FIG. 16 shows the folding bar assembly completely removed from the hanger support and the hanger support ready to receive clothing on hangers.

FIG. 17 shows the hanger support bar assembly being removed from engagement with the base.

FIG. 18 shows the support strap in its nonfunctional position and the rest of the kit removed from the lid of the luggage case.

FIG. 19 is a cut-away view of the luggage case showing the end of the left arm and the end plug of the folding bar locked into the base.

FIG. 20 is a detail of the base and left arm assembly with the hanger support bar assembly.

FIG. 21 is another view similar to FIG. 20, but with the hanger support in the erect position.

DETAILED DESCRIPTION OF THE PREFERRED EMBODIMENT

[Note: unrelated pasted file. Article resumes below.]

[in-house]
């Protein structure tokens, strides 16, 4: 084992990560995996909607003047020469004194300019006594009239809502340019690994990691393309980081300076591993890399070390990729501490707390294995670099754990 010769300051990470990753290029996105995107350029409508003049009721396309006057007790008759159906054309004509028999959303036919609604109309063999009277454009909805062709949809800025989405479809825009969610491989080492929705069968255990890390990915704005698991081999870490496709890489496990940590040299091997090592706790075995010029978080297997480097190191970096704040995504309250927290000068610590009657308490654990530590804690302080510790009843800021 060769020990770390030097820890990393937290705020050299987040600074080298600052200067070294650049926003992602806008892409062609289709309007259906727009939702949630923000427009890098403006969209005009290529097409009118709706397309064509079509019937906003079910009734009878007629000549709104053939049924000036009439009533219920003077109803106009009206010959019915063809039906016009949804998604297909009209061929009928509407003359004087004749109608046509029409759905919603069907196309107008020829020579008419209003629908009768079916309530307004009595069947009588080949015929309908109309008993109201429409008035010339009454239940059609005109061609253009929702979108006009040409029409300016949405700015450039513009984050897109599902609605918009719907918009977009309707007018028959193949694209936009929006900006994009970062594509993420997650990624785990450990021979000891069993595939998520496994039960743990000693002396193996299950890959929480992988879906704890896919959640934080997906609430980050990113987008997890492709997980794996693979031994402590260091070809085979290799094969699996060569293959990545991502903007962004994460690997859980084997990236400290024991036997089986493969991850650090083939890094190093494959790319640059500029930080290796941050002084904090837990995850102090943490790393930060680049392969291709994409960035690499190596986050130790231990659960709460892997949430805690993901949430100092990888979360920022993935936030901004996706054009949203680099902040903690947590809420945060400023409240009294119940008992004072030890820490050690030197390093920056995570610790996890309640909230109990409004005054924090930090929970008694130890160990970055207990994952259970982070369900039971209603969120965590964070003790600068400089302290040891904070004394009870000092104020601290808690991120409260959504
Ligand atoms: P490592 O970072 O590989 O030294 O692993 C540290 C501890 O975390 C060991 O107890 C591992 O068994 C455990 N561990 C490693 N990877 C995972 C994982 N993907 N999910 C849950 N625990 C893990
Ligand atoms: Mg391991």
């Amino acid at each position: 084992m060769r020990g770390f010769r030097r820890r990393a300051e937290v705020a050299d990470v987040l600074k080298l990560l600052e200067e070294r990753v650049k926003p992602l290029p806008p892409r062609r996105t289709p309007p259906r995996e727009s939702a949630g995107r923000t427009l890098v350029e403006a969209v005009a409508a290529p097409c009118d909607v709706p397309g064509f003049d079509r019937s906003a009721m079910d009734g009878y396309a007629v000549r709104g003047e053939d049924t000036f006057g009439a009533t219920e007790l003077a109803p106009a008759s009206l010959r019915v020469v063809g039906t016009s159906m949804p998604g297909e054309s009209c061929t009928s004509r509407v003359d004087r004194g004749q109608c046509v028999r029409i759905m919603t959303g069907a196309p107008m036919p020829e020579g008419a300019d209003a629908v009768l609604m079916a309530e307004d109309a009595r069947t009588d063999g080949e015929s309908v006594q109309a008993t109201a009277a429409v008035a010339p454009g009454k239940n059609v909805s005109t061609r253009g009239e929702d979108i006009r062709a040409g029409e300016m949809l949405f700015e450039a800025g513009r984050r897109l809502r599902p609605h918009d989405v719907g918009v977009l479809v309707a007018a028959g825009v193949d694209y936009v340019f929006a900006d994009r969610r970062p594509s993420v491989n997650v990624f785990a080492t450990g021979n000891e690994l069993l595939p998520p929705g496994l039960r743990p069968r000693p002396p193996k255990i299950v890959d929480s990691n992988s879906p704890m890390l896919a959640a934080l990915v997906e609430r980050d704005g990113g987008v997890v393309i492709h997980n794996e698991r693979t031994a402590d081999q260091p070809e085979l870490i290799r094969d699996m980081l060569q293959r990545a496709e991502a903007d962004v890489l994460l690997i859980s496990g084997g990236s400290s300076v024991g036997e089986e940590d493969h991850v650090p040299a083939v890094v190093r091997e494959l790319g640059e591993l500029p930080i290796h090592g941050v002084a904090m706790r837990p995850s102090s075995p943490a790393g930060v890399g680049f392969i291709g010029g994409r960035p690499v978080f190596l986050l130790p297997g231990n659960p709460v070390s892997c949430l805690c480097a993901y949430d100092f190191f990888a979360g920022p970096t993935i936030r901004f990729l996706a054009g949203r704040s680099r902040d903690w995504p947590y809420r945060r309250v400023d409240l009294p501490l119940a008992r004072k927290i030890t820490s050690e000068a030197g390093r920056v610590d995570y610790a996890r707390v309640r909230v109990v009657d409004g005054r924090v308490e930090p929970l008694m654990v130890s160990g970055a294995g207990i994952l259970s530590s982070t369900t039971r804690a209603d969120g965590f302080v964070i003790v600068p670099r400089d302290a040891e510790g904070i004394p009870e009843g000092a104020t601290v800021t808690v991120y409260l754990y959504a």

Referring to the figures, the luggage case 1 in which the inventive wardrobe kit 4 is to be attached is preferably of the so-called “hardside” construction. The lid and base portions 2 and 3 are hinged together with a mechanical hinge 7. Each such shell portion is generally rigid or at least has a rigid frame 5 which is structurally strong enough to support its weight, the weight of the traveler's goods packed therein and, more specifically, strong enough to support the wardrobe kit 4 in its various positions, especially in the erect position shown in FIG. 1 for example. While a hardside case is preferred, specifically the Piggyback® luggage case sold by Samsonite Corporation, other luggage cases having the requisite rigidity and strength will serve.